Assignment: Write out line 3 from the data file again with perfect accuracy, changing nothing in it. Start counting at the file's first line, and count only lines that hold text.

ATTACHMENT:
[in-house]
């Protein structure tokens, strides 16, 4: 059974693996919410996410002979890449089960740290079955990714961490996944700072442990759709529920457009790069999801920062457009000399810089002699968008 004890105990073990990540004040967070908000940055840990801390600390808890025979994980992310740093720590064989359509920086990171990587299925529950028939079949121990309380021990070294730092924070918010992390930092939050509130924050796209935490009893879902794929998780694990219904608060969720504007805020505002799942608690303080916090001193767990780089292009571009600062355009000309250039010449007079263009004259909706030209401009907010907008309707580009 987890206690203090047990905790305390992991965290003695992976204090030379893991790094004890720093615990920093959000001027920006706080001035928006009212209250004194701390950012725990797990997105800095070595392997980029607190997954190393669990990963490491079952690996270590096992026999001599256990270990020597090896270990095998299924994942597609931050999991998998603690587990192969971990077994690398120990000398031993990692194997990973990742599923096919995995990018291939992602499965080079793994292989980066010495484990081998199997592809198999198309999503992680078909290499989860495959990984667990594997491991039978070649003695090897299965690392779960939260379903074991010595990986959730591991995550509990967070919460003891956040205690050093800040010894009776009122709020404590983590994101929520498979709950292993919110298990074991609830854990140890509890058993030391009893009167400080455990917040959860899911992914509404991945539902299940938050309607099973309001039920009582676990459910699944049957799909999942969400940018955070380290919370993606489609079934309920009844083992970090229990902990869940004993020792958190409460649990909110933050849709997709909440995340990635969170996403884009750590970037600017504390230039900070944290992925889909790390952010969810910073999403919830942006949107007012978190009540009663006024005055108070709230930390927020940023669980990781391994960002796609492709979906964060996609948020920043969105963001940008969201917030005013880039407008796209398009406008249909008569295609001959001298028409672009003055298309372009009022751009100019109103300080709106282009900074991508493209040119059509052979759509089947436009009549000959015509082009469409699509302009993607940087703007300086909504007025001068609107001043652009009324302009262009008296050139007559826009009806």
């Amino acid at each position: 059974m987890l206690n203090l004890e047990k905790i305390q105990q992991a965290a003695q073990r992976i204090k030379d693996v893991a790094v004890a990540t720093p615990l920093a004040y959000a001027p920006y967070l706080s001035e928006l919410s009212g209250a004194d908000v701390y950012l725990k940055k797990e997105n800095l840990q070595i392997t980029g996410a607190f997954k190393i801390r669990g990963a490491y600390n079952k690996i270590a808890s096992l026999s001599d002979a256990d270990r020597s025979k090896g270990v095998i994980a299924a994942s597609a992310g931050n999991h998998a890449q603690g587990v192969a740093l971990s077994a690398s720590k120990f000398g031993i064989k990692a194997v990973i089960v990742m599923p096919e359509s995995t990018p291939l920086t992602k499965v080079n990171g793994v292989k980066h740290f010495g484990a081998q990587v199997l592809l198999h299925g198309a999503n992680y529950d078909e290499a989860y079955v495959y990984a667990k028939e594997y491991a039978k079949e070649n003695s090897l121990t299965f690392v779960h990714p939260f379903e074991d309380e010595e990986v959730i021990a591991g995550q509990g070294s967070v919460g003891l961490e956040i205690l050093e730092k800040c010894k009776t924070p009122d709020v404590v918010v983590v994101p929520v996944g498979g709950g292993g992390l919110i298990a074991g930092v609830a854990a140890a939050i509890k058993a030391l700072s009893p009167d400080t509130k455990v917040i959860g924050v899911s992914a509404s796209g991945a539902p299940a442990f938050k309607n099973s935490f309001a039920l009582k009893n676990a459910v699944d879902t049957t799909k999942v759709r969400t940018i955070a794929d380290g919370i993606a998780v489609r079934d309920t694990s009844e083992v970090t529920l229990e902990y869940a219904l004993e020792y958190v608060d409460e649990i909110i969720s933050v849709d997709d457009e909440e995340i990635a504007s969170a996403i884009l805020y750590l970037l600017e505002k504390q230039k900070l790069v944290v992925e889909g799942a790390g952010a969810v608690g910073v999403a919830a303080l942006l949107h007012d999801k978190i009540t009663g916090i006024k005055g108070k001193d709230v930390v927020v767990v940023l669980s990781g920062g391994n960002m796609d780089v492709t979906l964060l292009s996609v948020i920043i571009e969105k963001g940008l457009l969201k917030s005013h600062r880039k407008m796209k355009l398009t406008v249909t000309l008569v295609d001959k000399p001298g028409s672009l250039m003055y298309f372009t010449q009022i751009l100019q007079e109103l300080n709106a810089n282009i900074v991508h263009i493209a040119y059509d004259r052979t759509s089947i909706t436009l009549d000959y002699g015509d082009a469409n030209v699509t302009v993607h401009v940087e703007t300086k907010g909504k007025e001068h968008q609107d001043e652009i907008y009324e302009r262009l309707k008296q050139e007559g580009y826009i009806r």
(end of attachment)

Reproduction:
């Amino acid at each position: 059974m987890l206690n203090l004890e047990k905790i305390q105990q992991a965290a003695q073990r992976i204090k030379d693996v893991a790094v004890a990540t720093p615990l920093a004040y959000a001027p920006y967070l706080s001035e928006l919410s009212g209250a004194d908000v701390y950012l725990k940055k797990e997105n800095l840990q070595i392997t980029g996410a607190f997954k190393i801390r669990g990963a490491y600390n079952k690996i270590a808890s096992l026999s001599d002979a256990d270990r020597s025979k090896g270990v095998i994980a299924a994942s597609a992310g931050n999991h998998a890449q603690g587990v192969a740093l971990s077994a690398s720590k120990f000398g031993i064989k990692a194997v990973i089960v990742m599923p096919e359509s995995t990018p291939l920086t992602k499965v080079n990171g793994v292989k980066h740290f010495g484990a081998q990587v199997l592809l198999h299925g198309a999503n992680y529950d078909e290499a989860y079955v495959y990984a667990k028939e594997y491991a039978k079949e070649n003695s090897l121990t299965f690392v779960h990714p939260f379903e074991d309380e010595e990986v959730i021990a591991g995550q509990g070294s967070v919460g003891l961490e956040i205690l050093e730092k800040c010894k009776t924070p009122d709020v404590v918010v983590v994101p929520v996944g498979g709950g292993g992390l919110i298990a074991g930092v609830a854990a140890a939050i509890k058993a030391l700072s009893p009167d400080t509130k455990v917040i959860g924050v899911s992914a509404s796209g991945a539902p299940a442990f938050k309607n099973s935490f309001a039920l009582k009893n676990a459910v699944d879902t049957t799909k999942v759709r969400t940018i955070a794929d380290g919370i993606a998780v489609r079934d309920t694990s009844e083992v970090t529920l229990e902990y869940a219904l004993e020792y958190v608060d409460e649990i909110i969720s933050v849709d997709d457009e909440e995340i990635a504007s969170a996403i884009l805020y750590l970037l600017e505002k504390q230039k900070l790069v944290v992925e889909g799942a790390g952010a969810v608690g910073v999403a919830a303080l942006l949107h007012d999801k978190i009540t009663g916090i006024k005055g108070k001193d709230v930390v927020v767990v940023l669980s990781g920062g391994n960002m796609d780089v492709t979906l964060l292009s996609v948020i920043i571009e969105k963001g940008l457009l969201k917030s005013h600062r880039k407008m796209k355009l398009t406008v249909t000309l008569v295609d001959k000399p001298g028409s672009l250039m003055y298309f372009t010449q009022i751009l100019q007079e109103l300080n709106a810089n282009i900074v991508h263009i493209a040119y059509d004259r052979t759509s089947i909706t436009l009549d000959y002699g015509d082009a469409n030209v699509t302009v993607h401009v940087e703007t300086k907010g909504k007025e001068h968008q609107d001043e652009i907008y009324e302009r262009l309707k008296q050139e007559g580009y826009i009806r």